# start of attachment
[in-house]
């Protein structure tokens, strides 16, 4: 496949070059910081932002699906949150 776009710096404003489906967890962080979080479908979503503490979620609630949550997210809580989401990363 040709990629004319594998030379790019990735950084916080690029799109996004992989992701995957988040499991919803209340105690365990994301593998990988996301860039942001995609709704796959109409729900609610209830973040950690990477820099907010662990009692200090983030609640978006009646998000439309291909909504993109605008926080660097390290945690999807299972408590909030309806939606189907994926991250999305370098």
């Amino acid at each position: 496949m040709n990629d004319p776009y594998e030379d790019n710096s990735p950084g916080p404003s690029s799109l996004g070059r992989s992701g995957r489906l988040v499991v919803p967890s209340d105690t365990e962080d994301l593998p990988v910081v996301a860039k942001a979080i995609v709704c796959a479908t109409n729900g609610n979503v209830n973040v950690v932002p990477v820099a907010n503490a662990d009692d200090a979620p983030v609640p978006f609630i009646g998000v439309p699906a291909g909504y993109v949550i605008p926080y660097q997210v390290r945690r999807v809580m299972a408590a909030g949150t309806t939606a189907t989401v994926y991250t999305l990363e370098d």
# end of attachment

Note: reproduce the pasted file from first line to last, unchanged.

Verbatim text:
[in-house]
């Protein structure tokens, strides 16, 4: 496949070059910081932002699906949150 776009710096404003489906967890962080979080479908979503503490979620609630949550997210809580989401990363 040709990629004319594998030379790019990735950084916080690029799109996004992989992701995957988040499991919803209340105690365990994301593998990988996301860039942001995609709704796959109409729900609610209830973040950690990477820099907010662990009692200090983030609640978006009646998000439309291909909504993109605008926080660097390290945690999807299972408590909030309806939606189907994926991250999305370098």
């Amino acid at each position: 496949m040709n990629d004319p776009y594998e030379d790019n710096s990735p950084g916080p404003s690029s799109l996004g070059r992989s992701g995957r489906l988040v499991v919803p967890s209340d105690t365990e962080d994301l593998p990988v910081v996301a860039k942001a979080i995609v709704c796959a479908t109409n729900g609610n979503v209830n973040v950690v932002p990477v820099a907010n503490a662990d009692d200090a979620p983030v609640p978006f609630i009646g998000v439309p699906a291909g909504y993109v949550i605008p926080y660097q997210v390290r945690r999807v809580m299972a408590a909030g949150t309806t939606a189907t989401v994926y991250t999305l990363e370098d």